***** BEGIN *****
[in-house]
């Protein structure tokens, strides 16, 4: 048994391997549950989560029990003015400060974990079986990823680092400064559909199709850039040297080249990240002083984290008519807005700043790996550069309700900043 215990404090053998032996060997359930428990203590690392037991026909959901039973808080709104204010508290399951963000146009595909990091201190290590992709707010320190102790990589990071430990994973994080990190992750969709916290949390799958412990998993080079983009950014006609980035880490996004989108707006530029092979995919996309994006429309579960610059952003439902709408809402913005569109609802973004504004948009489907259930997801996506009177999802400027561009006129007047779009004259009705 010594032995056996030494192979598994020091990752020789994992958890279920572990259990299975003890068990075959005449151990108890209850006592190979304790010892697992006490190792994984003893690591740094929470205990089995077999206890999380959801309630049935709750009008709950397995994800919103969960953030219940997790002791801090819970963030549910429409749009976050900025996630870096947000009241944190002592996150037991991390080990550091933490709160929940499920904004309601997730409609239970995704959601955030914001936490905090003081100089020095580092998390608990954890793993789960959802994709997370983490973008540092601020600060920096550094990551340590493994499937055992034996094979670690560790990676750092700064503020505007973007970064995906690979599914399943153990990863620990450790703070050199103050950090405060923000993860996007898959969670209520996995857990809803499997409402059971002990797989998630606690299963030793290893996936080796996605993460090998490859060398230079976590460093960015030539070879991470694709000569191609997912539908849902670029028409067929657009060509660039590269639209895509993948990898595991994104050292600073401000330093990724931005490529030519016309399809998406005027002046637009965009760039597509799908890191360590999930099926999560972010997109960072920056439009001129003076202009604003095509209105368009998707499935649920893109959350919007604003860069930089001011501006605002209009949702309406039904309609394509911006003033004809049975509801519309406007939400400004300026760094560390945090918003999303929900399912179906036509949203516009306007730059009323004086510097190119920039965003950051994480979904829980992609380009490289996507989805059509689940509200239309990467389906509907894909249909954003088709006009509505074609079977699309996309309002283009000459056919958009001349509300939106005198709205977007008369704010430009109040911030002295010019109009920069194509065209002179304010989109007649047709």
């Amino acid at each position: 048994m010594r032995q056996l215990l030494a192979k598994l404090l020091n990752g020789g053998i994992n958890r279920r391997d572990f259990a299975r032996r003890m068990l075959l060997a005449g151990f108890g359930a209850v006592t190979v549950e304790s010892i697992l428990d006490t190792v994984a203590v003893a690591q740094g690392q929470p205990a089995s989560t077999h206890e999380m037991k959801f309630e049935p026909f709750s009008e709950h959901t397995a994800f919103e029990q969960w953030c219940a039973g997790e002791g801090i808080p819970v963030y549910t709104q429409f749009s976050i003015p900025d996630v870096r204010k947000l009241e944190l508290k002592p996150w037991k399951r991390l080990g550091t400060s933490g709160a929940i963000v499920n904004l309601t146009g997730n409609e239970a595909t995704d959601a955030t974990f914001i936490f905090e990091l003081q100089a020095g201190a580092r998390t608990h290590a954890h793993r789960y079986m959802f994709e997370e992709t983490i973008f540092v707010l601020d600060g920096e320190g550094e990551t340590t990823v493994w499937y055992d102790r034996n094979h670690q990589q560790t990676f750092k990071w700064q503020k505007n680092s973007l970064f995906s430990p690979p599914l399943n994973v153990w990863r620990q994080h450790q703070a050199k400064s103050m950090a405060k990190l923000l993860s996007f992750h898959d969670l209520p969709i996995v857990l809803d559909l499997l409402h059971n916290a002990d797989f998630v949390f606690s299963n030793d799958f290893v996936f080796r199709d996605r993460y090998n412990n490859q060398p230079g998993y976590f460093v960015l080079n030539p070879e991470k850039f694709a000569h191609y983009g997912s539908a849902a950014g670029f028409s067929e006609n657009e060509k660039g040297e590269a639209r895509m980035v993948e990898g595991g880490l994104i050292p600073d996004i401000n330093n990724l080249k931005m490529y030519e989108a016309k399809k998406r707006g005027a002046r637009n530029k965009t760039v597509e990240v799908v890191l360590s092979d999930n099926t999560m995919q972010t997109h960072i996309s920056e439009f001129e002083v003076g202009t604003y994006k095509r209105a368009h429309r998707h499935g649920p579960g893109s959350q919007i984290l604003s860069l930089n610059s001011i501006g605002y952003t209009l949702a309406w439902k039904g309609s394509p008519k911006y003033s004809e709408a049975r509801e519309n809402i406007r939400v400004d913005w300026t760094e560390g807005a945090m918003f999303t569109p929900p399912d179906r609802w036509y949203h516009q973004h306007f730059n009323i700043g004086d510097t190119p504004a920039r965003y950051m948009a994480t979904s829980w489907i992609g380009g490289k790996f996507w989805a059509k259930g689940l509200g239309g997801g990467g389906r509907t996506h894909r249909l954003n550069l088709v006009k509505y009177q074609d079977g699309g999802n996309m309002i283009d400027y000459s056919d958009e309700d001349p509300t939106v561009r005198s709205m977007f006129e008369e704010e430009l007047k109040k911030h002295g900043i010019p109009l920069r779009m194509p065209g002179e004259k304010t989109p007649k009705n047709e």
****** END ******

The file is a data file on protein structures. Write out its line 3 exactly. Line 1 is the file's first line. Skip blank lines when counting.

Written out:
């Amino acid at each position: 048994m010594r032995q056996l215990l030494a192979k598994l404090l020091n990752g020789g053998i994992n958890r279920r391997d572990f259990a299975r032996r003890m068990l075959l060997a005449g151990f108890g359930a209850v006592t190979v549950e304790s010892i697992l428990d006490t190792v994984a203590v003893a690591q740094g690392q929470p205990a089995s989560t077999h206890e999380m037991k959801f309630e049935p026909f709750s009008e709950h959901t397995a994800f919103e029990q969960w953030c219940a039973g997790e002791g801090i808080p819970v963030y549910t709104q429409f749009s976050i003015p900025d996630v870096r204010k947000l009241e944190l508290k002592p996150w037991k399951r991390l080990g550091t400060s933490g709160a929940i963000v499920n904004l309601t146009g997730n409609e239970a595909t995704d959601a955030t974990f914001i936490f905090e990091l003081q100089a020095g201190a580092r998390t608990h290590a954890h793993r789960y079986m959802f994709e997370e992709t983490i973008f540092v707010l601020d600060g920096e320190g550094e990551t340590t990823v493994w499937y055992d102790r034996n094979h670690q990589q560790t990676f750092k990071w700064q503020k505007n680092s973007l970064f995906s430990p690979p599914l399943n994973v153990w990863r620990q994080h450790q703070a050199k400064s103050m950090a405060k990190l923000l993860s996007f992750h898959d969670l209520p969709i996995v857990l809803d559909l499997l409402h059971n916290a002990d797989f998630v949390f606690s299963n030793d799958f290893v996936f080796r199709d996605r993460y090998n412990n490859q060398p230079g998993y976590f460093v960015l080079n030539p070879e991470k850039f694709a000569h191609y983009g997912s539908a849902a950014g670029f028409s067929e006609n657009e060509k660039g040297e590269a639209r895509m980035v993948e990898g595991g880490l994104i050292p600073d996004i401000n330093n990724l080249k931005m490529y030519e989108a016309k399809k998406r707006g005027a002046r637009n530029k965009t760039v597509e990240v799908v890191l360590s092979d999930n099926t999560m995919q972010t997109h960072i996309s920056e439009f001129e002083v003076g202009t604003y994006k095509r209105a368009h429309r998707h499935g649920p579960g893109s959350q919007i984290l604003s860069l930089n610059s001011i501006g605002y952003t209009l949702a309406w439902k039904g309609s394509p008519k911006y003033s004809e709408a049975r509801e519309n809402i406007r939400v400004d913005w300026t760094e560390g807005a945090m918003f999303t569109p929900p399912d179906r609802w036509y949203h516009q973004h306007f730059n009323i700043g004086d510097t190119p504004a920039r965003y950051m948009a994480t979904s829980w489907i992609g380009g490289k790996f996507w989805a059509k259930g689940l509200g239309g997801g990467g389906r509907t996506h894909r249909l954003n550069l088709v006009k509505y009177q074609d079977g699309g999802n996309m309002i283009d400027y000459s056919d958009e309700d001349p509300t939106v561009r005198s709205m977007f006129e008369e704010e430009l007047k109040k911030h002295g900043i010019p109009l920069r779009m194509p065209g002179e004259k304010t989109p007649k009705n047709e």